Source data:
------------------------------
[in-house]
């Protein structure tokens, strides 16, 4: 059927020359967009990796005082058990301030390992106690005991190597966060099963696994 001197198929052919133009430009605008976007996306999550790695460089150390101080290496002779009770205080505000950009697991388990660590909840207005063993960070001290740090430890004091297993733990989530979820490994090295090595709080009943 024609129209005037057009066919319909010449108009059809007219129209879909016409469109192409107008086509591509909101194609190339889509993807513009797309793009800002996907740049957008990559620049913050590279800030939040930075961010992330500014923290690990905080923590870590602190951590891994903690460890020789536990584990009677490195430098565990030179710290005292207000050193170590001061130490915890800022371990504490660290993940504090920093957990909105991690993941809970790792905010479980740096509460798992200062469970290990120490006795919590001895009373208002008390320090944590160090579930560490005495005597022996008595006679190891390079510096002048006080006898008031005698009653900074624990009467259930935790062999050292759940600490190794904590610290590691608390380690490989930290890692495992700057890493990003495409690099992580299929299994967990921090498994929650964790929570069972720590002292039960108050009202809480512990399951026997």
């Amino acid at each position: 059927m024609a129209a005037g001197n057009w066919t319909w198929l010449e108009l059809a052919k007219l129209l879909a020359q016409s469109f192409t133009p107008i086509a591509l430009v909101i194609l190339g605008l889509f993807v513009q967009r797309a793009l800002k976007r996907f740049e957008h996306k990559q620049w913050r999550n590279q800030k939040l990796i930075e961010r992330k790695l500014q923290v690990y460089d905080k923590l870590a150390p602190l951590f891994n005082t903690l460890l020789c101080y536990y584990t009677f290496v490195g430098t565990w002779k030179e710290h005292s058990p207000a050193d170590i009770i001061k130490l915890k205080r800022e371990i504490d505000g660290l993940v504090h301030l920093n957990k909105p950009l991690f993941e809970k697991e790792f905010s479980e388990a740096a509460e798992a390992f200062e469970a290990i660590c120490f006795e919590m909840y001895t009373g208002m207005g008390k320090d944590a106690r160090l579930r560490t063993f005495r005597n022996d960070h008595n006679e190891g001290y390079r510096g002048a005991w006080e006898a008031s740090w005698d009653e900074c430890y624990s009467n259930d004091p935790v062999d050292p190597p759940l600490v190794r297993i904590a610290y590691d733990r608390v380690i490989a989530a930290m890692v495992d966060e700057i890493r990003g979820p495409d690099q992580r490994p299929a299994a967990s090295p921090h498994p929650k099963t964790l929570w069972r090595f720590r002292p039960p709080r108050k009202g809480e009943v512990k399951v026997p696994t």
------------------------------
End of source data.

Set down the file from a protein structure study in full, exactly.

[in-house]
């Protein structure tokens, strides 16, 4: 059927020359967009990796005082058990301030390992106690005991190597966060099963696994 001197198929052919133009430009605008976007996306999550790695460089150390101080290496002779009770205080505000950009697991388990660590909840207005063993960070001290740090430890004091297993733990989530979820490994090295090595709080009943 024609129209005037057009066919319909010449108009059809007219129209879909016409469109192409107008086509591509909101194609190339889509993807513009797309793009800002996907740049957008990559620049913050590279800030939040930075961010992330500014923290690990905080923590870590602190951590891994903690460890020789536990584990009677490195430098565990030179710290005292207000050193170590001061130490915890800022371990504490660290993940504090920093957990909105991690993941809970790792905010479980740096509460798992200062469970290990120490006795919590001895009373208002008390320090944590160090579930560490005495005597022996008595006679190891390079510096002048006080006898008031005698009653900074624990009467259930935790062999050292759940600490190794904590610290590691608390380690490989930290890692495992700057890493990003495409690099992580299929299994967990921090498994929650964790929570069972720590002292039960108050009202809480512990399951026997």
């Amino acid at each position: 059927m024609a129209a005037g001197n057009w066919t319909w198929l010449e108009l059809a052919k007219l129209l879909a020359q016409s469109f192409t133009p107008i086509a591509l430009v909101i194609l190339g605008l889509f993807v513009q967009r797309a793009l800002k976007r996907f740049e957008h996306k990559q620049w913050r999550n590279q800030k939040l990796i930075e961010r992330k790695l500014q923290v690990y460089d905080k923590l870590a150390p602190l951590f891994n005082t903690l460890l020789c101080y536990y584990t009677f290496v490195g430098t565990w002779k030179e710290h005292s058990p207000a050193d170590i009770i001061k130490l915890k205080r800022e371990i504490d505000g660290l993940v504090h301030l920093n957990k909105p950009l991690f993941e809970k697991e790792f905010s479980e388990a740096a509460e798992a390992f200062e469970a290990i660590c120490f006795e919590m909840y001895t009373g208002m207005g008390k320090d944590a106690r160090l579930r560490t063993f005495r005597n022996d960070h008595n006679e190891g001290y390079r510096g002048a005991w006080e006898a008031s740090w005698d009653e900074c430890y624990s009467n259930d004091p935790v062999d050292p190597p759940l600490v190794r297993i904590a610290y590691d733990r608390v380690i490989a989530a930290m890692v495992d966060e700057i890493r990003g979820p495409d690099q992580r490994p299929a299994a967990s090295p921090h498994p929650k099963t964790l929570w069972r090595f720590r002292p039960p709080r108050k009202g809480e009943v512990k399951v026997p696994t």